For those students that aren’t doing what they thought they would be, it can be very disheartening, and our industry loses a good number of them who otherwise would be a sizeable part of the future stream of automotive service technicians.
Therefore, I think it is important that we look at the apprenticeship process and understand that it can be changed and improved upon.
If we can do that, then I think it will be key to ensuring we have a steady supply of technicians both now and into the future, because ultimately our industry depends on it.
Importance of mentorship
What are your views on mentorship in the trade and some of the most effective ways that young technicians can grow and in turn share their own experiences with the next generation?
DP: We do need to get some sort of formalized mentorship in place.
I have seen in a lot of cases where apprentices work in a service repair facility that has little to nothing in the way of a mentorship program.
Often, they have signed up as an apprentice and they have a journeyman technician assigned to work with them to make sure the job is done correctly.
When it comes to a problem or issue they can’t figure out, however; the apprentice often doesn’t have somebody to lean on to help them get through it.
In teaching, I always try to relate my own personal experiences to my students so they can understand that there is light at the end of the tunnel.
I think it’s important for apprentices to understand that they won’t always be performing menial tasks and there will be a day when they are the senior technician performing advanced diagnostics or electrical repairs.
From a mentorship standpoint, I think it’s important for senior technicians to remember what it was like being an apprentice and take some time to explain how things work, such as a wiring schematic or performing a little diagnostic work using a multimeter.
We have to remember that these apprentices aren’t just there to look after all the menial tasks in our shop.
They’re primarily there to learn the trade—to learn everything that we know and that’s where the mentorship really comes in.
Do you see mentorship as an ongoing process, even once it’s established within the shop environment?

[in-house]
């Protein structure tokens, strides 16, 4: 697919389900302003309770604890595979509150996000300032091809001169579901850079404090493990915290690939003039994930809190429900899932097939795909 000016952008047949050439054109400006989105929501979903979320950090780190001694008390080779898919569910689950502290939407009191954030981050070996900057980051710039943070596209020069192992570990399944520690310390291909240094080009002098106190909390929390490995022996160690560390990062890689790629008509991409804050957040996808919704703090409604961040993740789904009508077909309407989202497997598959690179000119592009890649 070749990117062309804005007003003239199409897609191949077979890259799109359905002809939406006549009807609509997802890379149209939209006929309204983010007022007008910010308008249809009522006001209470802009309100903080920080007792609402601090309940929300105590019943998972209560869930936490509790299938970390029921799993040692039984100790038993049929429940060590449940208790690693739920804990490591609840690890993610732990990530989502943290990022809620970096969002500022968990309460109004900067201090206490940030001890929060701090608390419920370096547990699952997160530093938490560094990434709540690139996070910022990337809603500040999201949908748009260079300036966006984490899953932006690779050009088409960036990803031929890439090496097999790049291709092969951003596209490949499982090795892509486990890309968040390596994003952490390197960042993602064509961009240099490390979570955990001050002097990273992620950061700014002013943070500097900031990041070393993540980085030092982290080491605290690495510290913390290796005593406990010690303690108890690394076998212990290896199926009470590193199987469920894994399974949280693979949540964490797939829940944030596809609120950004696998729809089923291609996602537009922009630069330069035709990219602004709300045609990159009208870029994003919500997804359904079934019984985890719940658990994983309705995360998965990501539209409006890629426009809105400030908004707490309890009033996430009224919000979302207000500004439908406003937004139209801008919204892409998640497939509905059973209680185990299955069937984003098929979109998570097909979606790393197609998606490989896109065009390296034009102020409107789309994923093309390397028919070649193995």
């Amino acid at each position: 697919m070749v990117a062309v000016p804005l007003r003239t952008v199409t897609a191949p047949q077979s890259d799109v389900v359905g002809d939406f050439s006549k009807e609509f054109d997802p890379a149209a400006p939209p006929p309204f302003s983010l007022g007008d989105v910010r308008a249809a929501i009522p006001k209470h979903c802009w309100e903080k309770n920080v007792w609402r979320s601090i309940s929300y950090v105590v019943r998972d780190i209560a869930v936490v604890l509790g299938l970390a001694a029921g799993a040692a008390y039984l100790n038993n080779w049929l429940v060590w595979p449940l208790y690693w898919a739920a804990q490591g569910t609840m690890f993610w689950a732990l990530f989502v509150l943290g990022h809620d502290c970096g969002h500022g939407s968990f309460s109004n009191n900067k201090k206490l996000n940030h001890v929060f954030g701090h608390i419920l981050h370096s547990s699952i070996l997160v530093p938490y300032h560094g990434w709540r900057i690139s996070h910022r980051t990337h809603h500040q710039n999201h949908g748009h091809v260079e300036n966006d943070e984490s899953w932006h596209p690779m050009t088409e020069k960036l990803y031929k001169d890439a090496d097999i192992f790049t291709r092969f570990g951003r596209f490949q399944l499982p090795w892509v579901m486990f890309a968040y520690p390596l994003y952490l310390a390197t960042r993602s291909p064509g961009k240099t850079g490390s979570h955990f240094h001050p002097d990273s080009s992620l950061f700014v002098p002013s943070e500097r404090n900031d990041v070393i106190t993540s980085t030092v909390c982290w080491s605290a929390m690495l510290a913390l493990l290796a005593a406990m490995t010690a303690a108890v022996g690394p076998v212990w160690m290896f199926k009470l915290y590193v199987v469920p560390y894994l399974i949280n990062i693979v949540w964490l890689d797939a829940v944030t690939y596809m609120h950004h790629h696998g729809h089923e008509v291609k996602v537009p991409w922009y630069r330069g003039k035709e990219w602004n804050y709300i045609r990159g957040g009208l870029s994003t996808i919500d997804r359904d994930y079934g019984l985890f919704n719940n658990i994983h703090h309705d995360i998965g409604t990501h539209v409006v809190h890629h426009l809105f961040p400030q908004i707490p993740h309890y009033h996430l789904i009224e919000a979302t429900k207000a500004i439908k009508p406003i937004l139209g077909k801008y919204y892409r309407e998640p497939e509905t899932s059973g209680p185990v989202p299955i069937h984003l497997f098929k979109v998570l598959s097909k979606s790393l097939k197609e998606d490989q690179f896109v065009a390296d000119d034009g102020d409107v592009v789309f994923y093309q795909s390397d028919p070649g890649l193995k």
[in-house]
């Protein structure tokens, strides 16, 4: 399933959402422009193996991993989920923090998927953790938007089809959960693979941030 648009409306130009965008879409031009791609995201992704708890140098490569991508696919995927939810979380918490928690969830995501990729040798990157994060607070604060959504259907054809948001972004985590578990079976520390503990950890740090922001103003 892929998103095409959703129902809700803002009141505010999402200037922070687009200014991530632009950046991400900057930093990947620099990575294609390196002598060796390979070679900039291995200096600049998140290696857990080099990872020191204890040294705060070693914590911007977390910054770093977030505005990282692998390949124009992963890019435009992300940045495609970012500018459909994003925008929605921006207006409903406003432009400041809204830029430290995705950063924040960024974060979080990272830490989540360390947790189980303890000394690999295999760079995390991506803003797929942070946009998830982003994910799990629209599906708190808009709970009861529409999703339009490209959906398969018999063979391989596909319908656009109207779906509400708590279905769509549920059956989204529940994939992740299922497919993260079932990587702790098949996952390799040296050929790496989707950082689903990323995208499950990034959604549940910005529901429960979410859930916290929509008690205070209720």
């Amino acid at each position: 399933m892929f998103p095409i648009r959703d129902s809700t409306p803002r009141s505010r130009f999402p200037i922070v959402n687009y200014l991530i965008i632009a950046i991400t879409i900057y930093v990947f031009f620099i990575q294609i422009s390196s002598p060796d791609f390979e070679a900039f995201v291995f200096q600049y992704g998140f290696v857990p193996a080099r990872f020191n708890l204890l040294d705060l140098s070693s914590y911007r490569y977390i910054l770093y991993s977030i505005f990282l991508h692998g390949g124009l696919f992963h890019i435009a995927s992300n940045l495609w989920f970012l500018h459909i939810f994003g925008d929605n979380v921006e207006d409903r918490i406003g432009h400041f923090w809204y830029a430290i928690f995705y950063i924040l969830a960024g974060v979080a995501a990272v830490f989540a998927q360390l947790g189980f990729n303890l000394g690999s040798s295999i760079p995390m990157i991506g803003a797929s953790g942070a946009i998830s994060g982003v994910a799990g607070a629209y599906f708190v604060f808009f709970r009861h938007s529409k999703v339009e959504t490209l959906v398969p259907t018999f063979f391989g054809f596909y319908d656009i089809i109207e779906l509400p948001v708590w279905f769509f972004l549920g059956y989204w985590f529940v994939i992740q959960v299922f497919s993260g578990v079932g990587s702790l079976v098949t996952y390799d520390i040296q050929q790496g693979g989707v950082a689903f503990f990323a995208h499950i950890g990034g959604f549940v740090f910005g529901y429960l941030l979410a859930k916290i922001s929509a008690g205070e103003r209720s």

It’s important that you pair an apprentice with a great senior technician, and train them to a point where they become the senior technician and mentor those following them.
This allows them to pass on their knowledge and experience because they have gone through the process themselves.
They’ll know the ins and outs of how things work and will likely continue on with that process.
Structuring a program
What do you think are some of the best ways to structure a mentorship program?
DP: It depends on a number of factors, including the scope of repairs and the size of the facility.
Maybe you can identify two or three senior technicians who are able to partake in a mentorship program with your apprentices, particularly if the shop has 3-4 apprentices at any one time.
If you only have one mentor, they can quickly become frazzled due to the workload in trying to deal with all these apprentices.
That’s why it’s important to identify how many mentors the shop has and be able to utilize their skills effectively by mentoring these students and guiding them through the process so they can successfully complete their apprenticeships.
Any final thoughts regarding the subject of apprenticeships and technician training?
DP: I love apprenticeships and believe the apprenticeship program that we have now is amazing.
Being a product of the apprenticeship program myself and also partaking on the other side as an instructor has demonstrated to me that the process does work very well.
I am surprised that we don’t have more emphasis on apprentices in our industry or that we are really taking steps to improve on what we have to make them even better.
When we see students get discouraged and leave, we have to understand that it is not because we have a flawed apprenticeship program, it’s just that in many cases we’ve become complacent and haven’t followed through.
In order to attract new technicians into our industry, we need to think about how we can make the process better and more streamlined as well as attracting young people with technology skills.
It does seem that a lot of young people want to get into the computer science or IT industries today, but perhaps they aren’t aware of how advanced modern vehicles are.
The fact is, that cars and trucks are becoming ever more complicated and we need those students in our apprenticeship stream.
If we are able to better promote the opportunities in our industry and improve the apprenticeship process, I think that goes a long way to getting those students we need into our repair facilities.